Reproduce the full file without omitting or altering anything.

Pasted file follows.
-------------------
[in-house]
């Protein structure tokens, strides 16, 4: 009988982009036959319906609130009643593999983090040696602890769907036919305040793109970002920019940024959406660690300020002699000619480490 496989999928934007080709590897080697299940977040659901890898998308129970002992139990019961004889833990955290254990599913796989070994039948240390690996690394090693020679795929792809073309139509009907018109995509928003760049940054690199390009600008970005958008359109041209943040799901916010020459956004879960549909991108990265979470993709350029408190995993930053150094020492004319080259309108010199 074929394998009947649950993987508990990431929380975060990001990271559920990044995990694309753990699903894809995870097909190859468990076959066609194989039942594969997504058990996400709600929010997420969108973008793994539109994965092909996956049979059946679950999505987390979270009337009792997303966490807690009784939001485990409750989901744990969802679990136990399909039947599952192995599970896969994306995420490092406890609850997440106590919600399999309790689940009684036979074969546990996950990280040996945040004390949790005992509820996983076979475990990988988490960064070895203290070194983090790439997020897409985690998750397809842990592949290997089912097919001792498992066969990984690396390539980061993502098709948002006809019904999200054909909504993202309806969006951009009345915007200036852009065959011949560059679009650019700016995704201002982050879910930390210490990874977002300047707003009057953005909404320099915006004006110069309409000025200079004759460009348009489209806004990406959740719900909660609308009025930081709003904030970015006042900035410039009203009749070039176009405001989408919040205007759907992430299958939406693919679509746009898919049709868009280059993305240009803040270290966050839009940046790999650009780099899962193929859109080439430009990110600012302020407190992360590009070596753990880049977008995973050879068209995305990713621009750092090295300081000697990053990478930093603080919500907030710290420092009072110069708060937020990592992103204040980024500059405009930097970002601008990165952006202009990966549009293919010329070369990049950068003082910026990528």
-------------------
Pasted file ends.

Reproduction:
[in-house]
């Protein structure tokens, strides 16, 4: 009988982009036959319906609130009643593999983090040696602890769907036919305040793109970002920019940024959406660690300020002699000619480490 496989999928934007080709590897080697299940977040659901890898998308129970002992139990019961004889833990955290254990599913796989070994039948240390690996690394090693020679795929792809073309139509009907018109995509928003760049940054690199390009600008970005958008359109041209943040799901916010020459956004879960549909991108990265979470993709350029408190995993930053150094020492004319080259309108010199 074929394998009947649950993987508990990431929380975060990001990271559920990044995990694309753990699903894809995870097909190859468990076959066609194989039942594969997504058990996400709600929010997420969108973008793994539109994965092909996956049979059946679950999505987390979270009337009792997303966490807690009784939001485990409750989901744990969802679990136990399909039947599952192995599970896969994306995420490092406890609850997440106590919600399999309790689940009684036979074969546990996950990280040996945040004390949790005992509820996983076979475990990988988490960064070895203290070194983090790439997020897409985690998750397809842990592949290997089912097919001792498992066969990984690396390539980061993502098709948002006809019904999200054909909504993202309806969006951009009345915007200036852009065959011949560059679009650019700016995704201002982050879910930390210490990874977002300047707003009057953005909404320099915006004006110069309409000025200079004759460009348009489209806004990406959740719900909660609308009025930081709003904030970015006042900035410039009203009749070039176009405001989408919040205007759907992430299958939406693919679509746009898919049709868009280059993305240009803040270290966050839009940046790999650009780099899962193929859109080439430009990110600012302020407190992360590009070596753990880049977008995973050879068209995305990713621009750092090295300081000697990053990478930093603080919500907030710290420092009072110069708060937020990592992103204040980024500059405009930097970002601008990165952006202009990966549009293919010329070369990049950068003082910026990528």